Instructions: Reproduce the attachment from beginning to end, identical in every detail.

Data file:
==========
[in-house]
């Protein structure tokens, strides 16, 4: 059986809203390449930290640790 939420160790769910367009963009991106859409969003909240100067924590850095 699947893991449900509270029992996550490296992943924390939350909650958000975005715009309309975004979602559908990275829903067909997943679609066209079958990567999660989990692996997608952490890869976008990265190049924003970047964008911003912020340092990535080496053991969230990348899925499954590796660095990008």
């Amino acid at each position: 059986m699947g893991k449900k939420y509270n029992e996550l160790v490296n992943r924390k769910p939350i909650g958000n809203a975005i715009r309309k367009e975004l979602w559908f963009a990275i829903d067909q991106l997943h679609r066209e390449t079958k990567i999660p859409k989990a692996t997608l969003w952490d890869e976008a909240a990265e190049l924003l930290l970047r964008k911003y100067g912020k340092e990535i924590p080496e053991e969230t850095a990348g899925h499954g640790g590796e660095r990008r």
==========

[in-house]
């Protein structure tokens, strides 16, 4: 059986809203390449930290640790 939420160790769910367009963009991106859409969003909240100067924590850095 699947893991449900509270029992996550490296992943924390939350909650958000975005715009309309975004979602559908990275829903067909997943679609066209079958990567999660989990692996997608952490890869976008990265190049924003970047964008911003912020340092990535080496053991969230990348899925499954590796660095990008």
């Amino acid at each position: 059986m699947g893991k449900k939420y509270n029992e996550l160790v490296n992943r924390k769910p939350i909650g958000n809203a975005i715009r309309k367009e975004l979602w559908f963009a990275i829903d067909q991106l997943h679609r066209e390449t079958k990567i999660p859409k989990a692996t997608l969003w952490d890869e976008a909240a990265e190049l924003l930290l970047r964008k911003y100067g912020k340092e990535i924590p080496e053991e969230t850095a990348g899925h499954g640790g590796e660095r990008r």